The National Association of College and University Attorneys (NACUA) stirred controversy last year by publishing advice from a prominent law firm on ways colleges and universities can protect themselves against increasingly numerous and complex lawsuits filed by students involved in campus sexual misconduct hearings. The 18-page article, “Between a Rock and a Hard Place: A Discussion of Issues that Frequently Arise in Sexual Misconduct-Related Litigation against Colleges and Universities,” was written by five attorneys at the Richmond-based McGuireWoods law firm and published as part of the association’s NACUA Notes series of topical papers giving brief summaries of legal issues.
Risks to Schools of Conducting Sexual Misconduct-Related Litigation
After admitting that the growing number of lawsuits brought against colleges and universities, both by students making accusations of sexual misconduct and by students targeted by such allegations, represents a “legal and political minefield,” the article sketched some frequently litigated issues – on the one hand, accusations schools had discouraged students from filing complaints, failed to investigate adequately or impose appropriate punishments, or complaints by accused students that school disciplinary proceedings or sanctions were unwarranted or unfair. (Since 2014, the article notes, so-called “reverse Title IX” lawsuits by accused students challenging school disciplinary proceedings have outnumbered lawsuits by students claiming a school failed to take their accusations seriously.
Guidance from the federal Department of Education’s Office of Civil Rights, which can investigate and enforce sex-discrimination complaints under Title IX against federally-assisted schools, may not provide a reliable gauge for how schools should evaluate their potential Title IX liability in private litigation, the article further cautions. So they advise schools to eye every sexual misconduct allegation as potentially bringing lawsuits their way. It also encourages school counsel to engage in early planning and strategic thinking to place the institution in the best possible position if sued either by the claimed student victim of harassment or assault, or by the alleged student perpetrator.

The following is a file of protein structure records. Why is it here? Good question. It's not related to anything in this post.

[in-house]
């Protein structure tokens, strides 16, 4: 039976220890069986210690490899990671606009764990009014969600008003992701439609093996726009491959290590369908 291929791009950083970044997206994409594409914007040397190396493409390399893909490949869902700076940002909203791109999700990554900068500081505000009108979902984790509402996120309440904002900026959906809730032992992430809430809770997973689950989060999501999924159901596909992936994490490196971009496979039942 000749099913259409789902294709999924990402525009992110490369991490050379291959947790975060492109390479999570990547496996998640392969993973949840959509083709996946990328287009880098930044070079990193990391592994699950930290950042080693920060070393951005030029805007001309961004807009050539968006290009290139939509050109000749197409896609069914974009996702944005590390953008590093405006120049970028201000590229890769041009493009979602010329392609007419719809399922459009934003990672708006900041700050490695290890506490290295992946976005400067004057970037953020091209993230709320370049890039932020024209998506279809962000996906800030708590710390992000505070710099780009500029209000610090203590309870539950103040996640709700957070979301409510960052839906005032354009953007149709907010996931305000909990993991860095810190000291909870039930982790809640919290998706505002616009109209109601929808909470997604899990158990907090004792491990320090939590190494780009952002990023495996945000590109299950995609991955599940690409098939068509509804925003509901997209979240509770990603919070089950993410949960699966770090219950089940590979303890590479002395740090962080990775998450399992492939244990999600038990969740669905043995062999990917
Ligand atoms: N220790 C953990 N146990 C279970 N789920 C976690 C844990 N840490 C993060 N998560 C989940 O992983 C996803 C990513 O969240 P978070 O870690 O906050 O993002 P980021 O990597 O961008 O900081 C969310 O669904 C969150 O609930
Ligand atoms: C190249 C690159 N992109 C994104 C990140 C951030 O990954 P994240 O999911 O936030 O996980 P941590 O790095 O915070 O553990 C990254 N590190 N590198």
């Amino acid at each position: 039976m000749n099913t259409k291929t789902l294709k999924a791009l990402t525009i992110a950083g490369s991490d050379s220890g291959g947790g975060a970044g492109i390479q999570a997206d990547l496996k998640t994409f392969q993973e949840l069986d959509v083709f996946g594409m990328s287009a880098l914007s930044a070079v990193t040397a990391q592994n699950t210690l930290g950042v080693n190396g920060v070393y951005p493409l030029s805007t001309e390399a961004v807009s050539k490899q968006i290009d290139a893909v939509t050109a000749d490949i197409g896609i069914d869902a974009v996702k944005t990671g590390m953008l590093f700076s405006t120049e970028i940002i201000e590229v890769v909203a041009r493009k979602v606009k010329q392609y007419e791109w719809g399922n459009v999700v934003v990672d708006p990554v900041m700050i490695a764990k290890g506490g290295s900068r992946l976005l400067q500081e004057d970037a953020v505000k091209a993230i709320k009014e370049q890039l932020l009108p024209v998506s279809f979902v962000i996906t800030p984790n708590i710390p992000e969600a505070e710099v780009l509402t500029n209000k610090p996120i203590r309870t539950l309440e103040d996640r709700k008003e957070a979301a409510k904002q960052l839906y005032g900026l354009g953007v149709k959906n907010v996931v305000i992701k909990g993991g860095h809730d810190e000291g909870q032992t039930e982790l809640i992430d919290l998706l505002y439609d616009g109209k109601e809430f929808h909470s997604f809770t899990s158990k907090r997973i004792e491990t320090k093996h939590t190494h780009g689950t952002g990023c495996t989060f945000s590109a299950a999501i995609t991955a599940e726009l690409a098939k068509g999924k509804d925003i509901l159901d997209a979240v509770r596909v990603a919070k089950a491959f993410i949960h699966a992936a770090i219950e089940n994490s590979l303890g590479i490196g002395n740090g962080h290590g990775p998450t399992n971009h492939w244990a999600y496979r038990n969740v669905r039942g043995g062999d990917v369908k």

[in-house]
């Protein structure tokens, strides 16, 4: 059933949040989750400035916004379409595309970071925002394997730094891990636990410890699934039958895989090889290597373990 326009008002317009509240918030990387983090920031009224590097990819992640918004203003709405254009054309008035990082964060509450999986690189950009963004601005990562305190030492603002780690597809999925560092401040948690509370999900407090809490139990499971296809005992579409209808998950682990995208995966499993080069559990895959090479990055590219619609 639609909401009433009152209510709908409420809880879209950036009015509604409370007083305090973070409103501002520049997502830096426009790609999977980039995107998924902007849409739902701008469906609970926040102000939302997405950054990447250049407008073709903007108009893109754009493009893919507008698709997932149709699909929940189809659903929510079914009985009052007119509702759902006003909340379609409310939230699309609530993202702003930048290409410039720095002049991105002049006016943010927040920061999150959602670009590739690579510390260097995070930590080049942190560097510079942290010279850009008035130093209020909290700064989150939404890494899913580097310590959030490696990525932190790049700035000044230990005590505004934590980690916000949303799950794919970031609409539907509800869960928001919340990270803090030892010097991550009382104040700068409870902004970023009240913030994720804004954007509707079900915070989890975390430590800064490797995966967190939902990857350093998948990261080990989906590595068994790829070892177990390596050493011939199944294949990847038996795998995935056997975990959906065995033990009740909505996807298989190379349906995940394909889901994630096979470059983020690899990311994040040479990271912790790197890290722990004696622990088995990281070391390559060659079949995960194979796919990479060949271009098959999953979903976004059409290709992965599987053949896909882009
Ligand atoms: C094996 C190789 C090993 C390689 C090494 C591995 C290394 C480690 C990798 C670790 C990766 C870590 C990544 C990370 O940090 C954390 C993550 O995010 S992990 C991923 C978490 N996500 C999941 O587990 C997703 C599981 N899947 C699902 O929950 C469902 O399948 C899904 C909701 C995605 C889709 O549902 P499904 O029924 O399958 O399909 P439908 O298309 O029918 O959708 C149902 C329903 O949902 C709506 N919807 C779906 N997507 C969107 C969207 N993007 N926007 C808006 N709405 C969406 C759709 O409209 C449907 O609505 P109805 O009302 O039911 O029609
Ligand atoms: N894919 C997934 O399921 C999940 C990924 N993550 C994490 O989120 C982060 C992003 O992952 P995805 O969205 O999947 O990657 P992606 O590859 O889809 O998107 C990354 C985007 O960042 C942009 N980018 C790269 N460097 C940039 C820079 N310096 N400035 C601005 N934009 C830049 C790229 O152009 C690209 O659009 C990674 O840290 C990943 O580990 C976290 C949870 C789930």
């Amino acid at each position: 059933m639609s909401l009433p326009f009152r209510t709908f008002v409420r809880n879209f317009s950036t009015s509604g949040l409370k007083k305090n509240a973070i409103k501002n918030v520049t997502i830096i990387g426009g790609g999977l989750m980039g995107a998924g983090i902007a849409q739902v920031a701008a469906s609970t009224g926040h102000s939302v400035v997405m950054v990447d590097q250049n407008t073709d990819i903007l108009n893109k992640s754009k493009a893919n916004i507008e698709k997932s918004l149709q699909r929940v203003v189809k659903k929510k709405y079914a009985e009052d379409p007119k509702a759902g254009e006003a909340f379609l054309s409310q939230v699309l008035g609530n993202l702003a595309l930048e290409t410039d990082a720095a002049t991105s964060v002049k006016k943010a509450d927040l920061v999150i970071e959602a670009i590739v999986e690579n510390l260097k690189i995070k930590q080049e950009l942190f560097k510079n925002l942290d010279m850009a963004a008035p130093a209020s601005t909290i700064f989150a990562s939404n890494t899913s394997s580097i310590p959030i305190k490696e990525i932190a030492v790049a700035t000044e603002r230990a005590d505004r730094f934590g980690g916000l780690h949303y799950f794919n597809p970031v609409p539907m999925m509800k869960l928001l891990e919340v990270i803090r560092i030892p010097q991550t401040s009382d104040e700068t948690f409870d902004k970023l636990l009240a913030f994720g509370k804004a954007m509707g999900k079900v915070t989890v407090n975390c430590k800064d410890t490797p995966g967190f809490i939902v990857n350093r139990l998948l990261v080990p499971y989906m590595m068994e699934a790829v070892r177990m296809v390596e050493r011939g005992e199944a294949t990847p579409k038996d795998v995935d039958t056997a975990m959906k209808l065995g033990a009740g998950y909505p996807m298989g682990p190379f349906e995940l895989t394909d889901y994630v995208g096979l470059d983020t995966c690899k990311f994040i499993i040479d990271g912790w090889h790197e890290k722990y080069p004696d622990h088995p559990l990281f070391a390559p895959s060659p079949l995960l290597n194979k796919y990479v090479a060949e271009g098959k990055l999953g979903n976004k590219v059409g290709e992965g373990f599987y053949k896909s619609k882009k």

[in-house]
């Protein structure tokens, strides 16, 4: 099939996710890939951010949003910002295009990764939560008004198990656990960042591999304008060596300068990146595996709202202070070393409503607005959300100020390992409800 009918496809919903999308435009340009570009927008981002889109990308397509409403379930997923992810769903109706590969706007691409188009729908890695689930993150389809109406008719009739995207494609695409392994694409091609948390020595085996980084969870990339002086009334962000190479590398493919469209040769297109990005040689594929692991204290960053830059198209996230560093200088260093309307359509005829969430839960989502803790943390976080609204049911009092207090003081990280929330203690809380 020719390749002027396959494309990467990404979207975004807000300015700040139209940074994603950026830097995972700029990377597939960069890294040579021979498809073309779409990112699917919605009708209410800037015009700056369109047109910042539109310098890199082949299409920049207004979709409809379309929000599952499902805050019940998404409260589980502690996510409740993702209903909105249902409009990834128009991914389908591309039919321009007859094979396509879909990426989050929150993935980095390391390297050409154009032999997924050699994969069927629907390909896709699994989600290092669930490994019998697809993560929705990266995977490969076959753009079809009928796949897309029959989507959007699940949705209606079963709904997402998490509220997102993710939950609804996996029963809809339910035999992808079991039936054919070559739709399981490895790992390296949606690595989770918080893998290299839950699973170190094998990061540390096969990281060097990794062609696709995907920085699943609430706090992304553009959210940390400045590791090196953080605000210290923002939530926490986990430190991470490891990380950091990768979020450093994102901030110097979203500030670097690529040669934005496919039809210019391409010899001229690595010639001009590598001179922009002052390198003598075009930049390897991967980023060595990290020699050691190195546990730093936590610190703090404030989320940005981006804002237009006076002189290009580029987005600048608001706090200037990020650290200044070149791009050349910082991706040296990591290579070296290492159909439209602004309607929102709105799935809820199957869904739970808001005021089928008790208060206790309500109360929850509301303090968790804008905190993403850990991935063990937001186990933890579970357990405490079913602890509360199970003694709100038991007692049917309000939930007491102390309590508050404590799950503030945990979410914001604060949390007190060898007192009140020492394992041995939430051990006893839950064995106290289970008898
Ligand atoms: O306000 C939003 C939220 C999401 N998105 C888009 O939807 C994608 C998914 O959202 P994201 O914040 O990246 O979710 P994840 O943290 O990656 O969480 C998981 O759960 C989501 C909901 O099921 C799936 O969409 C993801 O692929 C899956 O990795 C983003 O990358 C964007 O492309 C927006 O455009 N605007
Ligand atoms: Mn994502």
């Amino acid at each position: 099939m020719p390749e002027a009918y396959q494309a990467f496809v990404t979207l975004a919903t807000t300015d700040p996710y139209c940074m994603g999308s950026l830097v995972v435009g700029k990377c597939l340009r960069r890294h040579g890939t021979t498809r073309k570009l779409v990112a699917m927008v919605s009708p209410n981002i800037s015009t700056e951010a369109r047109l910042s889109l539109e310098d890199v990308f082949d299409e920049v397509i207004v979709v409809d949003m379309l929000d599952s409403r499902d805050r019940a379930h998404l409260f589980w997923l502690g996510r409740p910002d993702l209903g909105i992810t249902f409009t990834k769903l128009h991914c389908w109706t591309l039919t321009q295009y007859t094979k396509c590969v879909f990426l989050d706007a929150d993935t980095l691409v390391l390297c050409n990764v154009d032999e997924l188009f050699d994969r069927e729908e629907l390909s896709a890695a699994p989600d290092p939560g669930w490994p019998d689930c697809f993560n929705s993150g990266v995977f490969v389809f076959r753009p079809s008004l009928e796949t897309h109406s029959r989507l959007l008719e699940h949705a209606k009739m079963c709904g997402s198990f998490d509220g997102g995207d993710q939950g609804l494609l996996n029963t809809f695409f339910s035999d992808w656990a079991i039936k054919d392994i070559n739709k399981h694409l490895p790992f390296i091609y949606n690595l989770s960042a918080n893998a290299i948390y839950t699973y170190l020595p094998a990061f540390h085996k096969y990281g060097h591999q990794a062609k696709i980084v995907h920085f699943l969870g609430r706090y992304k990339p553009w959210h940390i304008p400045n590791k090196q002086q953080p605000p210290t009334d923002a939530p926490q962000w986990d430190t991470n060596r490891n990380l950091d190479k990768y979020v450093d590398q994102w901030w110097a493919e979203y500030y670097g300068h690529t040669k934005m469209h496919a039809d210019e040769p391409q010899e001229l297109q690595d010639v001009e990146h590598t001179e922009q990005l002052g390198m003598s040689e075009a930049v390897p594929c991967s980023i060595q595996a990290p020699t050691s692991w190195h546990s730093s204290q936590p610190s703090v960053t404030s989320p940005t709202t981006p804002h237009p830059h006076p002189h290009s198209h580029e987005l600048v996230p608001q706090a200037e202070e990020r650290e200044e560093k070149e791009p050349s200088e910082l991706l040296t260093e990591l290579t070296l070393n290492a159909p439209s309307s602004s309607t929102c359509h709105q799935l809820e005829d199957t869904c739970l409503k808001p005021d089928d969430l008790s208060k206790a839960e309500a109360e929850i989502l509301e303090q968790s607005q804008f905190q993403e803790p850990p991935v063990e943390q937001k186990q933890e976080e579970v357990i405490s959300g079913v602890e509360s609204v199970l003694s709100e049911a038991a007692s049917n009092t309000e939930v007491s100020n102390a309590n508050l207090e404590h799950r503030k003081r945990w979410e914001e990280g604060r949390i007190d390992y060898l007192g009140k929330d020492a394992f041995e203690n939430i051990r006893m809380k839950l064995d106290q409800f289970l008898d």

The most controversial element of the advice came in its discussion of document preservation. While it will be important for schools’ ability to defend against litigation to have clear and well-documented policies for complying with Title IX requirements and spelling out procedures for dealing with student complaints, the advice paper also urged senior administrators and general counsel carefully to consider destroying early “preliminary and personal documents,” possibly including emails, pre-investigation staff notes, notes made during disciplinary hearings, and report drafts – which, it notes, could “prove very useful” to attorneys who may later sue the school – and instead keep just a “master list” of official proceedings, completed reports, and outcome documents offering a “single, consistent record” free of contradictions that might be found in earlier e-mails, notes and documents.
That suggestion drew fire from some as a ploy likely to be both unethical and ineffective. One commenter likened the suggestion to advising police they should hide evidence suggesting they had arrested the wrong suspect for a crime. Others noted the recommended document purge might run counter to retention policies, particularly at publicly-funded schools, or draw sanctions if the case went before a judge. Eventually, NACUA noted the policy was merely a suggestion by the article’s authors, and not endorsed by the association.